Many different drugs are used to treat cancer pain. If you are already taking pain medicine for another problem, tell your doctor how often you are taking it and how well it works.
The key to controlling cancer pain is to take your medicine on a regular schedule. Do not wait until your pain gets bad. Pain is easier to control when you treat it just after it starts. Painkilling drugs work to control cancer pain in most people.
Reference Be careful when taking nonprescription medicines. Talk with your doctor before you take these medicines, especially if you have a fever or have had kidney or liver disease, gastrointestinal bleeding, or a stomach ulcer. And don't take more than the label says, unless your doctor tells you to do so.
Medicines you can buy without a prescription may be enough to relieve your pain at times. These medicines include:
- Reference Acetaminophen, such as Tylenol.
- Reference Anti-inflammatory drugs, such as ibuprofen and aspirin, which also reduces swelling.
People who have cancer pain often need stronger medicines that their doctors prescribe. Be sure to follow your doctor's orders when you take these stronger medicines. If you still have pain, call your doctor.
Prescription medicines may be used alone or with other medicines. Depending on your pain, some of these medicines work better than others. Prescription medicines include:
- Reference Opiate pain relievers, such as Reference morphine, Reference hydromorphone, Reference oxycodone, Reference methadone, Reference fentanyl, and Reference tramadol.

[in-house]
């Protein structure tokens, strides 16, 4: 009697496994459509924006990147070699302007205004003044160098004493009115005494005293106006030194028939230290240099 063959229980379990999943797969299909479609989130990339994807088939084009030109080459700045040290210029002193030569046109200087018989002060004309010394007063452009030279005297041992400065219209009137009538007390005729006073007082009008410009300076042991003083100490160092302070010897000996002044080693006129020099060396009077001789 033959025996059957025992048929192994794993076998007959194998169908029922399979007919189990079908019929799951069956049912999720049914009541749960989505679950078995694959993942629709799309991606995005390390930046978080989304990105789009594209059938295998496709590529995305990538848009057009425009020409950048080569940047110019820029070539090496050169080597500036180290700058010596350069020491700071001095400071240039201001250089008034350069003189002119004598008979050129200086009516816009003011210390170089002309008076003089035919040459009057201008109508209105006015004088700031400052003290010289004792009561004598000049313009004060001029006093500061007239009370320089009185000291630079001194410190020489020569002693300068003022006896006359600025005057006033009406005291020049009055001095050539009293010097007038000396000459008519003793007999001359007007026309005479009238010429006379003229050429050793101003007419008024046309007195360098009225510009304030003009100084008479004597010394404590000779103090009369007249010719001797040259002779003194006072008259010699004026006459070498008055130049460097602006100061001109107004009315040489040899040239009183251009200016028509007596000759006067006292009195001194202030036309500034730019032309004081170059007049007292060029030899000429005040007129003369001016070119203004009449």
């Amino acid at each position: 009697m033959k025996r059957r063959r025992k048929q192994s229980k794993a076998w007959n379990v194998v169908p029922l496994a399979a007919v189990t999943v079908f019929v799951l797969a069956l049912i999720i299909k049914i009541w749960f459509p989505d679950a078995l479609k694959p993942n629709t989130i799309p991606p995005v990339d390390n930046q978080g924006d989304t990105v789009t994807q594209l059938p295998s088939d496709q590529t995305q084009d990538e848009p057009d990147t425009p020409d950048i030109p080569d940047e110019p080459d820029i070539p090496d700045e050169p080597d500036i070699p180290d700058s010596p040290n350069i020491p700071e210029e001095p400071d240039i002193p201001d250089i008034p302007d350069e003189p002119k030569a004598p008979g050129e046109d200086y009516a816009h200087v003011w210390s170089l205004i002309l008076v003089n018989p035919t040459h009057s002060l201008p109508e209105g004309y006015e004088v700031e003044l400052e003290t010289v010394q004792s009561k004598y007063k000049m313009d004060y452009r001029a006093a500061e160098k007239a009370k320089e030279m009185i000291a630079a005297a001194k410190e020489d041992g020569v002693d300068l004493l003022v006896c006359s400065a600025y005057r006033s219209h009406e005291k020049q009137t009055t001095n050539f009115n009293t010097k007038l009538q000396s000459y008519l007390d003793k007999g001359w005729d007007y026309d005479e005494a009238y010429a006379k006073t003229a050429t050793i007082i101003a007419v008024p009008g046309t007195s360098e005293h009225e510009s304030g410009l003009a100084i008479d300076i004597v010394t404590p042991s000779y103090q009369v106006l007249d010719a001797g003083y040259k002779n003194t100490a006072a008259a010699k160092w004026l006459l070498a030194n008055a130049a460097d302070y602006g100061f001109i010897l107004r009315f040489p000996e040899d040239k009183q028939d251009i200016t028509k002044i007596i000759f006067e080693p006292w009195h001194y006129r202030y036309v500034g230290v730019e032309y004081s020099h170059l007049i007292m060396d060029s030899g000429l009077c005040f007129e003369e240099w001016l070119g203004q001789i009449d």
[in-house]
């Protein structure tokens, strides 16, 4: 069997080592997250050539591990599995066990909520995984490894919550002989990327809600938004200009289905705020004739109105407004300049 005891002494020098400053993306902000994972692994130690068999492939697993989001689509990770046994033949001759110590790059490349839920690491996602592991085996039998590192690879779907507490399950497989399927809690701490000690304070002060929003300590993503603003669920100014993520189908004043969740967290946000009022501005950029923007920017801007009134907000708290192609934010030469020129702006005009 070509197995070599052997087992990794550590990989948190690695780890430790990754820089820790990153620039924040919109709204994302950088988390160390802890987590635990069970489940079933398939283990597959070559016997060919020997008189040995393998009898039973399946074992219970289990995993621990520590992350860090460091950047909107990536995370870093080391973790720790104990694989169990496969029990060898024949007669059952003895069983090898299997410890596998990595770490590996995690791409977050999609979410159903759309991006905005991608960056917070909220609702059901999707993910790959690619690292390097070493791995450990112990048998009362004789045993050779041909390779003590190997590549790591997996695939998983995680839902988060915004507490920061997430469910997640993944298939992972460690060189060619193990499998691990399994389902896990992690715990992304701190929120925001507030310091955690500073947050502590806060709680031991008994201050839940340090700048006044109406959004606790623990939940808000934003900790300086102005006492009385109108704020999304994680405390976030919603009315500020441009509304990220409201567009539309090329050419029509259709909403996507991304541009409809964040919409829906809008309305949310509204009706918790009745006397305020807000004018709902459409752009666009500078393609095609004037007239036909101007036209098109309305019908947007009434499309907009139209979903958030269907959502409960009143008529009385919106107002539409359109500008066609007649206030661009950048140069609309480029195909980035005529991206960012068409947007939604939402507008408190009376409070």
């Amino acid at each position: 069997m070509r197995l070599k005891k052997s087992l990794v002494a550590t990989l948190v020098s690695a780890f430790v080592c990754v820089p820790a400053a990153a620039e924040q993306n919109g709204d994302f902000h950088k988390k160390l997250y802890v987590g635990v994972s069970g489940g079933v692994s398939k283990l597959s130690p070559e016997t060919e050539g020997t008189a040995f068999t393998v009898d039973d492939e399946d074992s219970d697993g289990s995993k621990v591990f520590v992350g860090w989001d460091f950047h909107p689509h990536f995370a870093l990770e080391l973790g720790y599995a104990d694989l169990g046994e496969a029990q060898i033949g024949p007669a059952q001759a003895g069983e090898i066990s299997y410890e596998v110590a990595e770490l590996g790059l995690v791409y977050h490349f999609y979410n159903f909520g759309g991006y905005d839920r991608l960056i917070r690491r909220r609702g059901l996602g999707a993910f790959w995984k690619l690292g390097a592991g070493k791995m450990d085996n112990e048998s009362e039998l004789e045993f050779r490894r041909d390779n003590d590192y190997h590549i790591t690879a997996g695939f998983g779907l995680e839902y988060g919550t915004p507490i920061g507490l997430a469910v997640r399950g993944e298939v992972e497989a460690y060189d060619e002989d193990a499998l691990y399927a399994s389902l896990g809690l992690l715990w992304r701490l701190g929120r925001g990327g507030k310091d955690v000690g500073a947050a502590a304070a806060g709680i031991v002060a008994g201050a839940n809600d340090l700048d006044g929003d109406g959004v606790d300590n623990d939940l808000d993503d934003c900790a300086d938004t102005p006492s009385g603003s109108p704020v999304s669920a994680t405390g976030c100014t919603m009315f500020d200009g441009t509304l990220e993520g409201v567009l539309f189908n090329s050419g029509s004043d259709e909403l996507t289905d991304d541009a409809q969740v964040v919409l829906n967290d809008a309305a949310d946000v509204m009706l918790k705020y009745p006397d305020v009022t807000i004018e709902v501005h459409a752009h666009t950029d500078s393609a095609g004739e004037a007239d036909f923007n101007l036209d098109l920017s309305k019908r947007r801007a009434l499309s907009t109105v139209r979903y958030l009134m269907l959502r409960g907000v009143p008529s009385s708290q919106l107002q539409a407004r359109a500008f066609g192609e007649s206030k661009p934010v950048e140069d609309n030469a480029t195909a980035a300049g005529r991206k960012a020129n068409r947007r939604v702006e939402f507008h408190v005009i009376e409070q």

- Other medicines that may be used with opiate pain relievers. These medicines may be given to help your pain medicine work better or to treat your symptoms. Or they may be given for certain types of pain. These include:
- Reference Antidepressants, to relieve pain and help you sleep.
- Reference Anticonvulsants, to help control nerve pain like burning and tingling.
- Reference Local anesthetics Opens New Window, such as skin creams with capsaicin or lidocaine, to help relieve pain in the skin and surrounding tissues.
- Reference Anti-inflammatory drugs and Reference corticosteroids (for example, prednisone or dexamethasone).
- Reference Bisphosphonates, such as pamidronate and zoledronic acid, to treat bone pain.
Ways medicine is given
Medicines for cancer pain are usually given by mouth. When a person is having trouble swallowing or faster pain relief is needed, medicine can be taken in other ways, such as:
- By mouth. This includes pills, capsules, liquids, and medicines that dissolve on the tongue or under the tongue.
- With needles, such as a shot (injection) or into a vein (IV). A person with an IV may be able to use a Reference (PCA) pump, which lets him or her control pain medicines.
- With a pain pump, also called an infusion pump. This kind of pump is placed under your skin to deliver pain medicine directly to your spine.
- Using skin patches. These have medicine in the patch that is absorbed into the body through the skin.
- With rectal suppositories. Medicine in capsules or pills are put inside the rectum and absorbed into the body.
- Into the spine. Medicine can be put into the area around the spinal cord, such as with Reference spinal anesthesia Opens New Window or an Reference epidural Opens New Window.
- Through the nose. Medicine in a nasal spray can be absorbed into the body quickly.
Reference Medical marijuana also may help relieve cancer pain. It is available as marijuana cigarettes or as dronabinol, which is made from an active ingredient of marijuana. Dronabinol is available as a capsule.
|By:||Reference Healthwise Staff||Last Revised: Reference October 22, 2012|
|Medical Review:||Reference E. Gregory Thompson, MD - Internal Medicine
Reference Michael Seth Rabin, MD - Medical Oncology